By Karen L. Smith-Janssen
Colette Pichon Battle gave a December 2019 TEDWomen Talk on the stark realities of climate change displacement, and people took notice. The video racked up a million views in about two weeks. The attorney, founder, and executive director of the Gulf Coast Center for Law & Policy (GCCLP) advocates for climate justice in communities of color. Confronted with evidence showing how her own South Louisiana coastal home of Bayou Liberty will be lost to flooding in coming years, the 2019 Obama Fellow dedicates herself to helping others still reeling from the impacts of Katrina face the heavy toll that climate change has taken—and will take—on their lives and homelands. Her work focuses on strengthening multiracial coalitions, advocating for federal, state, and local disaster mitigation measures, and redirecting resources toward Black communities across the Gulf South.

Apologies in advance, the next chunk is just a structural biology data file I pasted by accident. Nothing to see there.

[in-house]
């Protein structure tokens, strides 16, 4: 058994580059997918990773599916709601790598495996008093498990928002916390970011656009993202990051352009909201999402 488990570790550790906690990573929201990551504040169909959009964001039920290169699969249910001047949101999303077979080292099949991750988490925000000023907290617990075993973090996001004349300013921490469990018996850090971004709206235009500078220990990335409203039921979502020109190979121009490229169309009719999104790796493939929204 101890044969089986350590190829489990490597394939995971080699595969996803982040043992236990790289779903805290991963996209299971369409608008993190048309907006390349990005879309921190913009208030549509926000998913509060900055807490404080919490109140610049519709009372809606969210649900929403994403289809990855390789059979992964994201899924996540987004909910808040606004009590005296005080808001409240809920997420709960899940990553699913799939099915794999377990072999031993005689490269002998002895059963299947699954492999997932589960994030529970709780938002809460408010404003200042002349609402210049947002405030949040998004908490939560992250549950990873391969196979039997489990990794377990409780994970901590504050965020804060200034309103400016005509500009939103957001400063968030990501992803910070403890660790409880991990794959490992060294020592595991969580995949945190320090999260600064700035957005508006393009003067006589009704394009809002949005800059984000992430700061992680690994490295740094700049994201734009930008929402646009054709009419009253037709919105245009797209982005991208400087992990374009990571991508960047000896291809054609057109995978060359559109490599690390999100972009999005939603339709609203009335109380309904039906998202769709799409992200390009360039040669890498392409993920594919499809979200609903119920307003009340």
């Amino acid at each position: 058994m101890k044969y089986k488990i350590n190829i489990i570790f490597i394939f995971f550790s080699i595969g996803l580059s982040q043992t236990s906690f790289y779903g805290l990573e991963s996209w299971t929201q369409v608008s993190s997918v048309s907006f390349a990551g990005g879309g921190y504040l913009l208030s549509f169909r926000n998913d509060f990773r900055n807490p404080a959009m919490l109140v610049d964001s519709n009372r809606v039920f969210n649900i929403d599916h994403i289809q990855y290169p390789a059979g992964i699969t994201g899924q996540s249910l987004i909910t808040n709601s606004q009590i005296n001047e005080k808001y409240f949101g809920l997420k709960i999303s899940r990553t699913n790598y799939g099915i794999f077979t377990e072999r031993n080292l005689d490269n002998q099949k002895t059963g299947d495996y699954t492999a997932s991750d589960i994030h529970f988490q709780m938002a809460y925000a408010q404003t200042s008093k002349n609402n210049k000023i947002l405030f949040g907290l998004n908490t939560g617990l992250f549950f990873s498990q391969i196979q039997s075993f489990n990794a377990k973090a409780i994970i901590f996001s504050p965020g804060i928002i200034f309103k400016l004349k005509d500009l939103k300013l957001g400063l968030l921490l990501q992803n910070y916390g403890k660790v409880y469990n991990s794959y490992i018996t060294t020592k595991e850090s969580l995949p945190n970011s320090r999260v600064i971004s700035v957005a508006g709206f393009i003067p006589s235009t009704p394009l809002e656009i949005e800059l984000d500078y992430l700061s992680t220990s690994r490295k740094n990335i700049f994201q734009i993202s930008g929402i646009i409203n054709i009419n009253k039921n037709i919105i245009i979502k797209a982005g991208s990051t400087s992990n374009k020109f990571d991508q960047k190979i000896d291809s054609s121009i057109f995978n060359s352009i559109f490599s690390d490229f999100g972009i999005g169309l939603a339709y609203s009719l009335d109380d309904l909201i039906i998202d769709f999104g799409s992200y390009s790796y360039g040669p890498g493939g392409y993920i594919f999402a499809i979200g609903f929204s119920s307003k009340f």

EcoWatch Daily Newsletter
By Michelle D. Holmes
Most Americans know about the Dietary Guidelines for Americans primarily through their colorful representations: the original food pyramid, which a few years ago morphed into MyPlate. The guidelines represent the government mothering us to choose the healthiest vegetables, grains, sources of protein, and desserts, and to eat them in the healthiest portions.
As innocuous as the food pyramid and MyPlate seem, they are actually a matter of life and death.
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- Dr. Mark Hyman: Here's How the Food Pyramid Should Look ... ›
As climate activists, we can't fight the climate crisis without considering the systemic impacts that environmental racism and White supremacy have on the frontline communities most affected by pollution and our warming world.